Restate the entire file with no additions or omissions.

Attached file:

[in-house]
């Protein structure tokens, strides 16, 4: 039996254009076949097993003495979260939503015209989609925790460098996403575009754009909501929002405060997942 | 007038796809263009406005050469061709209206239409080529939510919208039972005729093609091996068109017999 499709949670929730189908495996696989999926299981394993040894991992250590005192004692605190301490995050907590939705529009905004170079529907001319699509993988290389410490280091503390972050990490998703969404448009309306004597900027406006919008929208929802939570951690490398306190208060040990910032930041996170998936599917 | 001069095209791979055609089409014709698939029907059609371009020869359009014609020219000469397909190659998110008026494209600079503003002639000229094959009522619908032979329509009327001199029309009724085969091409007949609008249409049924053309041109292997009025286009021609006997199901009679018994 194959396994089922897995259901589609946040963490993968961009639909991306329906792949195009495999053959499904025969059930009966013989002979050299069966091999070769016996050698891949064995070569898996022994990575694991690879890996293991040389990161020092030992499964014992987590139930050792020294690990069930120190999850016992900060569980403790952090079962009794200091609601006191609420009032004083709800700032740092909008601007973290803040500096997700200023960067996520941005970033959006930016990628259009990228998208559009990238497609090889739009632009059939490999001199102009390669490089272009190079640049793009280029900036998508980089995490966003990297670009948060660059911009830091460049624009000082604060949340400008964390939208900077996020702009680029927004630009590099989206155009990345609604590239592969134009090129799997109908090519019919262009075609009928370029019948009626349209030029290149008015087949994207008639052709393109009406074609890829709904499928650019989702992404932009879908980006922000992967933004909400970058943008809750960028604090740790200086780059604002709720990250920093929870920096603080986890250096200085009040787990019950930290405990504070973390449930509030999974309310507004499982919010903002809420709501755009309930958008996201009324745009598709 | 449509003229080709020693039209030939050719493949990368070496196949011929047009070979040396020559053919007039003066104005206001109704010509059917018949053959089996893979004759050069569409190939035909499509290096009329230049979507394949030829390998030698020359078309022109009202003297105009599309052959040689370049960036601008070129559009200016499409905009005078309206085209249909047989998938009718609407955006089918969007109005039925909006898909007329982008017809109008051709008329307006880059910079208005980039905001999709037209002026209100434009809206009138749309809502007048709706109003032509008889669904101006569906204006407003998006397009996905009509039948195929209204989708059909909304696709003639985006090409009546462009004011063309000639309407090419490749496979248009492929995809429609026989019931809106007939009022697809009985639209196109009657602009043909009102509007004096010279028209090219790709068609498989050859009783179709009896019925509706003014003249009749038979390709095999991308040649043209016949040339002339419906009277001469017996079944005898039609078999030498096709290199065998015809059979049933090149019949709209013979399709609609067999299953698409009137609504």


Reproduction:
[in-house]
């Protein structure tokens, strides 16, 4: 039996254009076949097993003495979260939503015209989609925790460098996403575009754009909501929002405060997942 | 007038796809263009406005050469061709209206239409080529939510919208039972005729093609091996068109017999 499709949670929730189908495996696989999926299981394993040894991992250590005192004692605190301490995050907590939705529009905004170079529907001319699509993988290389410490280091503390972050990490998703969404448009309306004597900027406006919008929208929802939570951690490398306190208060040990910032930041996170998936599917 | 001069095209791979055609089409014709698939029907059609371009020869359009014609020219000469397909190659998110008026494209600079503003002639000229094959009522619908032979329509009327001199029309009724085969091409007949609008249409049924053309041109292997009025286009021609006997199901009679018994 194959396994089922897995259901589609946040963490993968961009639909991306329906792949195009495999053959499904025969059930009966013989002979050299069966091999070769016996050698891949064995070569898996022994990575694991690879890996293991040389990161020092030992499964014992987590139930050792020294690990069930120190999850016992900060569980403790952090079962009794200091609601006191609420009032004083709800700032740092909008601007973290803040500096997700200023960067996520941005970033959006930016990628259009990228998208559009990238497609090889739009632009059939490999001199102009390669490089272009190079640049793009280029900036998508980089995490966003990297670009948060660059911009830091460049624009000082604060949340400008964390939208900077996020702009680029927004630009590099989206155009990345609604590239592969134009090129799997109908090519019919262009075609009928370029019948009626349209030029290149008015087949994207008639052709393109009406074609890829709904499928650019989702992404932009879908980006922000992967933004909400970058943008809750960028604090740790200086780059604002709720990250920093929870920096603080986890250096200085009040787990019950930290405990504070973390449930509030999974309310507004499982919010903002809420709501755009309930958008996201009324745009598709 | 449509003229080709020693039209030939050719493949990368070496196949011929047009070979040396020559053919007039003066104005206001109704010509059917018949053959089996893979004759050069569409190939035909499509290096009329230049979507394949030829390998030698020359078309022109009202003297105009599309052959040689370049960036601008070129559009200016499409905009005078309206085209249909047989998938009718609407955006089918969007109005039925909006898909007329982008017809109008051709008329307006880059910079208005980039905001999709037209002026209100434009809206009138749309809502007048709706109003032509008889669904101006569906204006407003998006397009996905009509039948195929209204989708059909909304696709003639985006090409009546462009004011063309000639309407090419490749496979248009492929995809429609026989019931809106007939009022697809009985639209196109009657602009043909009102509007004096010279028209090219790709068609498989050859009783179709009896019925509706003014003249009749038979390709095999991308040649043209016949040339002339419906009277001469017996079944005898039609078999030498096709290199065998015809059979049933090149019949709209013979399709609609067999299953698409009137609504």